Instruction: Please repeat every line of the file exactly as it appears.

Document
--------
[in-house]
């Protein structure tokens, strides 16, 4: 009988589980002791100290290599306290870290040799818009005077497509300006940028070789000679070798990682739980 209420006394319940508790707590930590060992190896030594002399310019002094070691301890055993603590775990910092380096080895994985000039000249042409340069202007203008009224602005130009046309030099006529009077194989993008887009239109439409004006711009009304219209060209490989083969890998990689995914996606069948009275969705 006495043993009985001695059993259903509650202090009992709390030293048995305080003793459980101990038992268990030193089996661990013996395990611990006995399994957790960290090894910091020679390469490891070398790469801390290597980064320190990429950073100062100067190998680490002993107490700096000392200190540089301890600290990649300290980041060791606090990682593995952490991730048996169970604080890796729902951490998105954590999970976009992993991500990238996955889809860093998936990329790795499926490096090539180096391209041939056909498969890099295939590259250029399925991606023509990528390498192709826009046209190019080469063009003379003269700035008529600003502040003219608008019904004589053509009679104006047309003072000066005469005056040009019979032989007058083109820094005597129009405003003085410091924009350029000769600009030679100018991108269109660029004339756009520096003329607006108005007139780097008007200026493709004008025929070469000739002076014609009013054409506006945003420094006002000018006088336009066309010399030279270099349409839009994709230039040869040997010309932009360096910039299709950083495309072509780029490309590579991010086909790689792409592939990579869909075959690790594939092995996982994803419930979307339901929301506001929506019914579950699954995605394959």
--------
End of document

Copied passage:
[in-house]
């Protein structure tokens, strides 16, 4: 009988589980002791100290290599306290870290040799818009005077497509300006940028070789000679070798990682739980 209420006394319940508790707590930590060992190896030594002399310019002094070691301890055993603590775990910092380096080895994985000039000249042409340069202007203008009224602005130009046309030099006529009077194989993008887009239109439409004006711009009304219209060209490989083969890998990689995914996606069948009275969705 006495043993009985001695059993259903509650202090009992709390030293048995305080003793459980101990038992268990030193089996661990013996395990611990006995399994957790960290090894910091020679390469490891070398790469801390290597980064320190990429950073100062100067190998680490002993107490700096000392200190540089301890600290990649300290980041060791606090990682593995952490991730048996169970604080890796729902951490998105954590999970976009992993991500990238996955889809860093998936990329790795499926490096090539180096391209041939056909498969890099295939590259250029399925991606023509990528390498192709826009046209190019080469063009003379003269700035008529600003502040003219608008019904004589053509009679104006047309003072000066005469005056040009019979032989007058083109820094005597129009405003003085410091924009350029000769600009030679100018991108269109660029004339756009520096003329607006108005007139780097008007200026493709004008025929070469000739002076014609009013054409506006945003420094006002000018006088336009066309010399030279270099349409839009994709230039040869040997010309932009360096910039299709950083495309072509780029490309590579991010086909790689792409592939990579869909075959690790594939092995996982994803419930979307339901929301506001929506019914579950699954995605394959």